The Arbroath Smokie is a type of smoked haddock. The tradition of smoking these haddocks is said to have originated in the small fishing village Auchmithie, a little north of Arbroath in Scotland. The smokies soon became a habit in Arbroath hence the name by which they are known today. In the past, the village was largely populated by families of Norse origin.
The origin of this tradition is still debated, though it is said that it might go back as far as the first Vikings’ raids in the region during the 11th century. Still, since the life and economy of the town of Auchmithie has long revolved around fishing (mostly haddock, herring, crab and lobster), we can say for sure that the tradition is at least two centuries old. There is a legend that tells that the tradition initiated when a cottage caught fire, where some haddock had been hung for drying. They were found in the cottage’s ruins, smoked but still edible.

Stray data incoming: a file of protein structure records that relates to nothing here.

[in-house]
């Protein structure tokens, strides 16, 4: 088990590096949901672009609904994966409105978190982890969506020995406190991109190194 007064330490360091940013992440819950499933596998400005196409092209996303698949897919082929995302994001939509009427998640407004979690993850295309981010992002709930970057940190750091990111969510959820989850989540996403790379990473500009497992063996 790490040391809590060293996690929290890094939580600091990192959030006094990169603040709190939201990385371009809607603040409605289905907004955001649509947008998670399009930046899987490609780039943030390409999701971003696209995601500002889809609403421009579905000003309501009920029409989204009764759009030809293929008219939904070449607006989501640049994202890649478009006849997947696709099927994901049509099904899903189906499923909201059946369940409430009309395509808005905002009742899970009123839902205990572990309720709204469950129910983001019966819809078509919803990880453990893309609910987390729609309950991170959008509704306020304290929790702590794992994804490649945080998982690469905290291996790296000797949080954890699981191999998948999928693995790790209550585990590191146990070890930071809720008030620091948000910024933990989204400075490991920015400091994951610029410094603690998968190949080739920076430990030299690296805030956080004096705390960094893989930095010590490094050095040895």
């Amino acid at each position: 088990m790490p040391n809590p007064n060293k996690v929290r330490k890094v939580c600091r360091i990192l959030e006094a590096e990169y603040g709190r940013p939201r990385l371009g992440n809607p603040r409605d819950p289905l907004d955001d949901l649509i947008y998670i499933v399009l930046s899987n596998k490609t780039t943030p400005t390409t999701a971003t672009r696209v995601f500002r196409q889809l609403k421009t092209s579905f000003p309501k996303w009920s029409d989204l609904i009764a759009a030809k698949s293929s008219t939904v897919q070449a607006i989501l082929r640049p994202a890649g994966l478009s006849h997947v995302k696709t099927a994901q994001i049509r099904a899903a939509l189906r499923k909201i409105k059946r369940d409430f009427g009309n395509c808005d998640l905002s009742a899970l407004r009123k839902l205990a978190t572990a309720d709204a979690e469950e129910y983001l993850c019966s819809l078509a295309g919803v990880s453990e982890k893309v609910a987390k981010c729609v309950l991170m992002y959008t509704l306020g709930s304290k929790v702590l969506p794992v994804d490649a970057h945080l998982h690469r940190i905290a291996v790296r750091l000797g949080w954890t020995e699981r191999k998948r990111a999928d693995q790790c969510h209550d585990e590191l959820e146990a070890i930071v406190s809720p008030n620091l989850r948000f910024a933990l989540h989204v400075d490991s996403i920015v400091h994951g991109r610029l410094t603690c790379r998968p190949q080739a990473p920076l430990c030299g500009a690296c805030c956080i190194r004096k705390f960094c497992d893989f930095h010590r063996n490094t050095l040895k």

The first step of its preparation is to salt the fish for about 2 hours, depending on size. Later, they are tied by the tail and hung in pairs on wooden rods. Then, the salt has to be washed off and the fish are left to dry for about five hours to harden the skins. The smoking used to be done using smoke pits prepared by women; a hole was dug in the ground and half of a whisky barrel was set into it. The rods were placed in the smoke-pit and smoked over oak or beech, covered with layers of hessian to trap the smoke. Smoking time is approximately 45 minutes. Nowadays, people from the region continue to smoke fish in their backyards to sell to the local community. In addition, there are also a few local businesses. Undoubtedly the best flavour is when the fish is hot off the barrel. It is mellow with overtones of salt and smoke. It can be also eaten cold.